Are terrorists rational?
Economics focuses on individual choice, assumes individual rationality and employs mathematical models to analyze human behavior. So, what can economics contribute to the study of terrorism – and how realistic is the assumption of rationality for terrorists?
First of all, definitions of rationality can vary substantially. In a thick sense, rationality implies that an individual is fully informed and perfectly calculates her optimal course of action. In a thinner sense, a rational individual is only required to have stable preferences (Caplan, 2006).
Perhaps, nobody can put it better than Schelling (1960) who argued in defense of the rationality assumption:
[W]e seriously restrict ourselves by the assumption of rational behavior – not just intelligent behavior, but of behavior motivated by conscious calculation of advantages, a calculation that in turn is based on an explicit and internally consistent value system. […] The advantage […] for theoretical development is not that, of all possible approaches, it is the one that evidently stays closest to the truth, but that the assumption of rational behavior is a productive one. It gives a grip on the subject that is peculiarly conductive to the development of theory. It permits us to identify our own analytical processes with those of the hypothetical participants in a conflict; and by demanding certain kinds of consistency in the behavior of our hypothetical participants, we can examine alternative courses of behavior according to whether or not they meet those standards of consistency. The premise of ‘rational behavior’ is a potent one for the production of theory. (p. 4)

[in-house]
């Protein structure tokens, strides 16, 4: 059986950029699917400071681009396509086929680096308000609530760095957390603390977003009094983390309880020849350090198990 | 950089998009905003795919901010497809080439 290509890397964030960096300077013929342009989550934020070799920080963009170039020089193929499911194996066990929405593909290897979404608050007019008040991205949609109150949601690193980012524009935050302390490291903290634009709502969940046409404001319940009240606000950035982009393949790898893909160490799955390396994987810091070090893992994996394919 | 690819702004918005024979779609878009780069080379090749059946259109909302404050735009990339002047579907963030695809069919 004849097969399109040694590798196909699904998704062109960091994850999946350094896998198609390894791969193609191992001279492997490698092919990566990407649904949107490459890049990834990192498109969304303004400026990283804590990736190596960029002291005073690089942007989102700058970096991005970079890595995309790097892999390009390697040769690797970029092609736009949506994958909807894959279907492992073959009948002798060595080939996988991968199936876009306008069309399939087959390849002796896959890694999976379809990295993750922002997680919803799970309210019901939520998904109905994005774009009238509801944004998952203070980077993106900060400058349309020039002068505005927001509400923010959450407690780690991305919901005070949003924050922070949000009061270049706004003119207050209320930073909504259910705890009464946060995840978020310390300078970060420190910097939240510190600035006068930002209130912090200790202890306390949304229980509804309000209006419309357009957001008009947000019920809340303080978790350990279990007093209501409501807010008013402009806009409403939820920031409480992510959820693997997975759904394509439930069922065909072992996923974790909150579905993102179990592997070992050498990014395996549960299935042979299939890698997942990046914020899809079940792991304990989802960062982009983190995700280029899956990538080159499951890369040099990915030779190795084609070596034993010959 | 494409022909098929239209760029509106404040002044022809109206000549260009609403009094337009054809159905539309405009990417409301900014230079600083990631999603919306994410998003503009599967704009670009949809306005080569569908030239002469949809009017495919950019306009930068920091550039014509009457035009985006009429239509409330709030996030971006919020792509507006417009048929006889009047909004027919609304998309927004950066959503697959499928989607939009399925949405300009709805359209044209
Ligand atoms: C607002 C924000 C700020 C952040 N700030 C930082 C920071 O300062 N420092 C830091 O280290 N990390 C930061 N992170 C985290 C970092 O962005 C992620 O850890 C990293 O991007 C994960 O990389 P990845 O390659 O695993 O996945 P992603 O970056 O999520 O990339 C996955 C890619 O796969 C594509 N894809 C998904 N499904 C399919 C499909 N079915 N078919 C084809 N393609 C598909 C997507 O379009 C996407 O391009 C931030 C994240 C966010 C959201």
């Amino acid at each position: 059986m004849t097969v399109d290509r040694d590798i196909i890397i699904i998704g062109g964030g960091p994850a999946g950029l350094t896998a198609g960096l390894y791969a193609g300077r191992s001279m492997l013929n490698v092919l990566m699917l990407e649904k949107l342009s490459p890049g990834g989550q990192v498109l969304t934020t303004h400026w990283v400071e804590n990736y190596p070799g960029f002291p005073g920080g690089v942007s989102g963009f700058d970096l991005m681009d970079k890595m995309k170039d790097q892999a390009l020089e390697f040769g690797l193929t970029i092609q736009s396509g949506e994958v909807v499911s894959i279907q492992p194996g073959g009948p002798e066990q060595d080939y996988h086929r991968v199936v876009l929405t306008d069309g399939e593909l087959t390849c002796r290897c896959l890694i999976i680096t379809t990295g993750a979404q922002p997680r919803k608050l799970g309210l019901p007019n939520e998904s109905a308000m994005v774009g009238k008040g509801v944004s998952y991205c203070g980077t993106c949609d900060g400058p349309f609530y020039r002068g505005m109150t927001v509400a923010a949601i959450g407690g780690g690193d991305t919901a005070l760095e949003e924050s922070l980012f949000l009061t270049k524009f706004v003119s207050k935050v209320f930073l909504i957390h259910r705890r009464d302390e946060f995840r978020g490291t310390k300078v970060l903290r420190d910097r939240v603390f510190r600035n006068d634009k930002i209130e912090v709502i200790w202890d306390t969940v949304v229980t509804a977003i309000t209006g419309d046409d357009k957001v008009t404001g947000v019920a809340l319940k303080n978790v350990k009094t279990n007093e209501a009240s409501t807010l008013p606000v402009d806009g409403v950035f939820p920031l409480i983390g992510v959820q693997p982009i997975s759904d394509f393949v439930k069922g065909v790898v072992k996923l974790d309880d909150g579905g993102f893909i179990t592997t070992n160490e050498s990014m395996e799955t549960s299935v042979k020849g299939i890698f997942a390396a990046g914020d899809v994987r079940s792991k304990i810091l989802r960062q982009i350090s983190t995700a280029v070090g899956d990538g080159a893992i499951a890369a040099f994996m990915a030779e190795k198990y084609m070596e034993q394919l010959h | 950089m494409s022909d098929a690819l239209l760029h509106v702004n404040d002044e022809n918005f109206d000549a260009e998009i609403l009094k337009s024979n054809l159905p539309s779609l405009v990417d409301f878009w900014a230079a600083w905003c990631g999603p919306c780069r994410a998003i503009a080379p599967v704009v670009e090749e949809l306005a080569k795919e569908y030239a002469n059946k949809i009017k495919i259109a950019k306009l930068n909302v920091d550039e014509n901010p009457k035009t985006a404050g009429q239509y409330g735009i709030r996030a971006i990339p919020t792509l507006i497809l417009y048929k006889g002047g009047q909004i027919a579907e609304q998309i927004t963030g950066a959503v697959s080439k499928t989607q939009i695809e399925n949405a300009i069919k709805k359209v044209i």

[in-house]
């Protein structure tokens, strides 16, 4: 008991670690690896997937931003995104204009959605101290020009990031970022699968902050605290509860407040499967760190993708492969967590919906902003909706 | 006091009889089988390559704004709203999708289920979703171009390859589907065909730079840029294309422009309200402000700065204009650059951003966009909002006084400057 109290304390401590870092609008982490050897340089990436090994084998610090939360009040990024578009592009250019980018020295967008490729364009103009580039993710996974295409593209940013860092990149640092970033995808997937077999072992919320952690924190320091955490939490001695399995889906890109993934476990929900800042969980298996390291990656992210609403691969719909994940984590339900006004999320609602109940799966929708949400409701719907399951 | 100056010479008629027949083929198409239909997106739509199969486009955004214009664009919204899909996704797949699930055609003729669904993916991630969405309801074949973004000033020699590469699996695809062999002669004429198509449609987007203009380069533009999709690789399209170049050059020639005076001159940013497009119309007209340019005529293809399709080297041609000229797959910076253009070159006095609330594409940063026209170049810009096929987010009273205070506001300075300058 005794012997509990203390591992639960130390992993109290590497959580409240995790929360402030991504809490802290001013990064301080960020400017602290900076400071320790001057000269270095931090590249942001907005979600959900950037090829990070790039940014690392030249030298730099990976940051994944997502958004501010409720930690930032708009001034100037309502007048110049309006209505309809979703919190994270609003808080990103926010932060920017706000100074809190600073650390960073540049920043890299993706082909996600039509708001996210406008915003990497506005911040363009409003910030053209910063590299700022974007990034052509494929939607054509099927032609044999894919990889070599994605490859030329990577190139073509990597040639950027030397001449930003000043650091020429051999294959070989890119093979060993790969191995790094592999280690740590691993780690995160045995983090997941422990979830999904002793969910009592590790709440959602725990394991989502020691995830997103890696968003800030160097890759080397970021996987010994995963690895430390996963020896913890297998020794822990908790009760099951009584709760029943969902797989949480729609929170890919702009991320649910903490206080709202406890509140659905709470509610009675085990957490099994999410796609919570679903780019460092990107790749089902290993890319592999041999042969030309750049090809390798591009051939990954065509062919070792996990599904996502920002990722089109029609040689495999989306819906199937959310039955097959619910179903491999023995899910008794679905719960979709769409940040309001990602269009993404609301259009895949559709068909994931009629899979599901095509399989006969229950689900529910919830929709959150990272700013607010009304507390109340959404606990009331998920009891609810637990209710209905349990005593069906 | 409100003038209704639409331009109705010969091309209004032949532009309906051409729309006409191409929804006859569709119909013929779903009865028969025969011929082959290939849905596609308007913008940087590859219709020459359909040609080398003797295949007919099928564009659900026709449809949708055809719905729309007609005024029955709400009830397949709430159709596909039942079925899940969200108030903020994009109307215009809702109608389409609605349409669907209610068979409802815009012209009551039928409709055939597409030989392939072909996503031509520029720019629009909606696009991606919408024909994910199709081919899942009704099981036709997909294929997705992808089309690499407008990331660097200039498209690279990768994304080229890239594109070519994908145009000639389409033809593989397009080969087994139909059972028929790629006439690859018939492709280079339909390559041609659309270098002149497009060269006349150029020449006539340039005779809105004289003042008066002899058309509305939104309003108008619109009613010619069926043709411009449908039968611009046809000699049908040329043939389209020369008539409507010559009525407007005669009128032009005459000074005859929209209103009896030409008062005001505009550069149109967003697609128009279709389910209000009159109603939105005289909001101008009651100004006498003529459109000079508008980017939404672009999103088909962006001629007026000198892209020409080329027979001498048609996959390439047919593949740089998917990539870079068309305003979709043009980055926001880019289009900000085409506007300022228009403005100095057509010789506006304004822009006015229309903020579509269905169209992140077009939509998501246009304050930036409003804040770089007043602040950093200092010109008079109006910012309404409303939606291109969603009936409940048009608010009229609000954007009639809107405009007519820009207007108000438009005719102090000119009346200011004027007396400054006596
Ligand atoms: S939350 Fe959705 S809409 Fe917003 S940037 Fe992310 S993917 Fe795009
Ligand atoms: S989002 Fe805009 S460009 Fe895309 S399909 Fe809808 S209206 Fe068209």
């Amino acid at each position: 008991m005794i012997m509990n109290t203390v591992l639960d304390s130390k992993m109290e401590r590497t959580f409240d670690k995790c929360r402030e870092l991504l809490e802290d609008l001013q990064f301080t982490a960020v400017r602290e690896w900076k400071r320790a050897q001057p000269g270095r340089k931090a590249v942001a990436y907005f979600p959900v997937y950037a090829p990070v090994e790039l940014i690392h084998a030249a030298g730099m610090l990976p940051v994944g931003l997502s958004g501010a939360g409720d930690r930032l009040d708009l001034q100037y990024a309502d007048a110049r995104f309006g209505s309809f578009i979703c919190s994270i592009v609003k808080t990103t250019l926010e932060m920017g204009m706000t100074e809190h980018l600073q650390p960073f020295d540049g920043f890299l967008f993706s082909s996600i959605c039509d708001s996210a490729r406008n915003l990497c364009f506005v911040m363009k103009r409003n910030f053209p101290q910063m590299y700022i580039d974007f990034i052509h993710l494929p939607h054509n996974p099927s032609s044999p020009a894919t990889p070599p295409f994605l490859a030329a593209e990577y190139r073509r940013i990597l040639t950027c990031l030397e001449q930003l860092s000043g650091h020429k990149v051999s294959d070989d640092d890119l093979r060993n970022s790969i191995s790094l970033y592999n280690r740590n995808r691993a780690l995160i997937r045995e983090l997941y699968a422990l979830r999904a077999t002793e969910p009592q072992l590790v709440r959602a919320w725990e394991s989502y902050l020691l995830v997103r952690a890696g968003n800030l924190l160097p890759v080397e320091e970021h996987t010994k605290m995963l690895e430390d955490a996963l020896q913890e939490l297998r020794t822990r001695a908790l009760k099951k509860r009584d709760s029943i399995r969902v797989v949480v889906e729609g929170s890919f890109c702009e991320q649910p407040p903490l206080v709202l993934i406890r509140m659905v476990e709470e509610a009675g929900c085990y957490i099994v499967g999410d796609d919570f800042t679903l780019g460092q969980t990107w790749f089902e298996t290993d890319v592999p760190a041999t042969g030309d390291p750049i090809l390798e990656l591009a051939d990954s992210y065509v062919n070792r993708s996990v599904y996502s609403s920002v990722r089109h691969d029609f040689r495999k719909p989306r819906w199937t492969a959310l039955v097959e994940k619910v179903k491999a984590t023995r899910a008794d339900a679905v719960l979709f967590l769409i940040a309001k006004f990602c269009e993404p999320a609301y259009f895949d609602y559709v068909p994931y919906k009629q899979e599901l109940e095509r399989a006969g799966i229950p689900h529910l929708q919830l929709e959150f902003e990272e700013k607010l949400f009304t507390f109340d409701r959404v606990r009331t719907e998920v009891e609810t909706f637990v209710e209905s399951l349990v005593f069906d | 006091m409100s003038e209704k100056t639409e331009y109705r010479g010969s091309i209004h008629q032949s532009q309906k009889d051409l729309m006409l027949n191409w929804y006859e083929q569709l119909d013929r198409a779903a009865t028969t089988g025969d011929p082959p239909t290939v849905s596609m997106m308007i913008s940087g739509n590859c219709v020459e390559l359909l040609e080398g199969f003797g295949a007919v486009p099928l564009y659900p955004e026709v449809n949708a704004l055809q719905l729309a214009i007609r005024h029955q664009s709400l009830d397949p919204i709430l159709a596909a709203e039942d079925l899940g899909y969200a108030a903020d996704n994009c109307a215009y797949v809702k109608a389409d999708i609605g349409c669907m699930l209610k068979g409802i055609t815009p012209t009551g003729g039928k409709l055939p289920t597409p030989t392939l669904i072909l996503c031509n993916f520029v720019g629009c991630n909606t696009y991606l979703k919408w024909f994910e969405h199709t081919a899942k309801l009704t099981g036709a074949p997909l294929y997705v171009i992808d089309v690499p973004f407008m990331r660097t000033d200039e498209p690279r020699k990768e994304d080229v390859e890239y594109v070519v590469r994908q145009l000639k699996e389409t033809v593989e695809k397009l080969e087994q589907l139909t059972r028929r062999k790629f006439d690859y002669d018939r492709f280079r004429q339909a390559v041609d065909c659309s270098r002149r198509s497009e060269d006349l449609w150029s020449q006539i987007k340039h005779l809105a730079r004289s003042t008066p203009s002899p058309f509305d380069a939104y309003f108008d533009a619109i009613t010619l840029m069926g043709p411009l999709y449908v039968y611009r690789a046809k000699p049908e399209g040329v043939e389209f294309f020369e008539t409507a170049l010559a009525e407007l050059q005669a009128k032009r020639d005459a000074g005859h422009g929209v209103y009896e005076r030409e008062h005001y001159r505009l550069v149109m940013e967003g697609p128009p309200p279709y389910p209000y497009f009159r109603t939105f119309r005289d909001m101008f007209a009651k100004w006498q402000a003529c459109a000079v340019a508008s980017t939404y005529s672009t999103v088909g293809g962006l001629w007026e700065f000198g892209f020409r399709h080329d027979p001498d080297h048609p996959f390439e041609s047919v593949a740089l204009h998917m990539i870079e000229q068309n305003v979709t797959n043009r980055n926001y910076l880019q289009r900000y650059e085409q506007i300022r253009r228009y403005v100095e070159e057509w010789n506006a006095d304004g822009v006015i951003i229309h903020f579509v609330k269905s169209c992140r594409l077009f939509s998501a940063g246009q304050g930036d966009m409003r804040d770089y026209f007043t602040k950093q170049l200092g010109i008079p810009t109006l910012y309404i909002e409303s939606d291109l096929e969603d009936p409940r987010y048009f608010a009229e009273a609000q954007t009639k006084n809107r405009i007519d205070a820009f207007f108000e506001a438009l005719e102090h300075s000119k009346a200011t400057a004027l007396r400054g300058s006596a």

However, terrorism seems to be strongly associated with irrationality. A Google search for the two terms “terrorist insanity” yields approximately 4 million results versus only 742,000 for “terrorist rationality”. Nonetheless, studies have shown numerous examples of terrorists behaving in accordance with the rationality hypothesis:
• When security measures for one mode of attack increase, terrorists switch their tactics. After the introduction of metal detectors in airports, skyjacking dropped, but other kinds of attacks increased (Enders & Sandler, 1993).
• Terrorists adjust their tactics according to how well a target is protected. For example suicide attacks are usually only used for hardened targets (Berman & Laitin, 2006).
• Terrorists time their attacks to have a maximum political impact. Attacks just before an election are more likely (Aksoy, 2011).